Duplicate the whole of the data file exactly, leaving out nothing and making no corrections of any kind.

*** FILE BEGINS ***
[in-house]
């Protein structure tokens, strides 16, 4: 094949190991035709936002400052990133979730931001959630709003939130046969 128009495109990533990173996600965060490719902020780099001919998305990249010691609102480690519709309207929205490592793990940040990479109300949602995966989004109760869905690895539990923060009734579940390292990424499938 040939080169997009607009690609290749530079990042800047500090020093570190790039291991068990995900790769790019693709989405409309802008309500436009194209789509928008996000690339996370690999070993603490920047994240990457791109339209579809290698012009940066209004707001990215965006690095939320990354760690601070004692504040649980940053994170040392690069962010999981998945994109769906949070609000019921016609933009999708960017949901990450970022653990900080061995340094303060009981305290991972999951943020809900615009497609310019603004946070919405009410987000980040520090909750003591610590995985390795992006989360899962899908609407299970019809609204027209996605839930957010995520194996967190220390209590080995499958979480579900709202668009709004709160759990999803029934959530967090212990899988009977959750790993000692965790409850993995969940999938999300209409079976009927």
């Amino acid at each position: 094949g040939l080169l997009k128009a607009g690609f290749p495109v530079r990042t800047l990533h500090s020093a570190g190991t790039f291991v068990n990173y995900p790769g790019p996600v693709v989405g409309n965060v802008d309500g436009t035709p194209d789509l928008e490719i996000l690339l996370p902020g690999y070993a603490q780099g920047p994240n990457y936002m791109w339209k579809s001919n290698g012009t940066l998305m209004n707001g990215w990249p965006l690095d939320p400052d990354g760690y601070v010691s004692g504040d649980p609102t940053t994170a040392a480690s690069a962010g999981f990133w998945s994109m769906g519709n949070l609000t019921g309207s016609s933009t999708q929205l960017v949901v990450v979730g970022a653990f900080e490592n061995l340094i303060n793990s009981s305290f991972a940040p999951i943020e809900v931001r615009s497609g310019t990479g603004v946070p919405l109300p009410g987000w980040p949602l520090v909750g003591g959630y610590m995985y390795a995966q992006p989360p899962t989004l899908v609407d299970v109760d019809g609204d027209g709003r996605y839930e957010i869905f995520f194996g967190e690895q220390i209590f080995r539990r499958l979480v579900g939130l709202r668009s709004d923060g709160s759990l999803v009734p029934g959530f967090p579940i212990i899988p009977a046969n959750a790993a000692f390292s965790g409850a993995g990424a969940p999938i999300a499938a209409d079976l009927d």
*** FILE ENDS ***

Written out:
[in-house]
């Protein structure tokens, strides 16, 4: 094949190991035709936002400052990133979730931001959630709003939130046969 128009495109990533990173996600965060490719902020780099001919998305990249010691609102480690519709309207929205490592793990940040990479109300949602995966989004109760869905690895539990923060009734579940390292990424499938 040939080169997009607009690609290749530079990042800047500090020093570190790039291991068990995900790769790019693709989405409309802008309500436009194209789509928008996000690339996370690999070993603490920047994240990457791109339209579809290698012009940066209004707001990215965006690095939320990354760690601070004692504040649980940053994170040392690069962010999981998945994109769906949070609000019921016609933009999708960017949901990450970022653990900080061995340094303060009981305290991972999951943020809900615009497609310019603004946070919405009410987000980040520090909750003591610590995985390795992006989360899962899908609407299970019809609204027209996605839930957010995520194996967190220390209590080995499958979480579900709202668009709004709160759990999803029934959530967090212990899988009977959750790993000692965790409850993995969940999938999300209409079976009927």
């Amino acid at each position: 094949g040939l080169l997009k128009a607009g690609f290749p495109v530079r990042t800047l990533h500090s020093a570190g190991t790039f291991v068990n990173y995900p790769g790019p996600v693709v989405g409309n965060v802008d309500g436009t035709p194209d789509l928008e490719i996000l690339l996370p902020g690999y070993a603490q780099g920047p994240n990457y936002m791109w339209k579809s001919n290698g012009t940066l998305m209004n707001g990215w990249p965006l690095d939320p400052d990354g760690y601070v010691s004692g504040d649980p609102t940053t994170a040392a480690s690069a962010g999981f990133w998945s994109m769906g519709n949070l609000t019921g309207s016609s933009t999708q929205l960017v949901v990450v979730g970022a653990f900080e490592n061995l340094i303060n793990s009981s305290f991972a940040p999951i943020e809900v931001r615009s497609g310019t990479g603004v946070p919405l109300p009410g987000w980040p949602l520090v909750g003591g959630y610590m995985y390795a995966q992006p989360p899962t989004l899908v609407d299970v109760d019809g609204d027209g709003r996605y839930e957010i869905f995520f194996g967190e690895q220390i209590f080995r539990r499958l979480v579900g939130l709202r668009s709004d923060g709160s759990l999803v009734p029934g959530f967090p579940i212990i899988p009977a046969n959750a790993a000692f390292s965790g409850a993995g990424a969940p999938i999300a499938a209409d079976l009927d």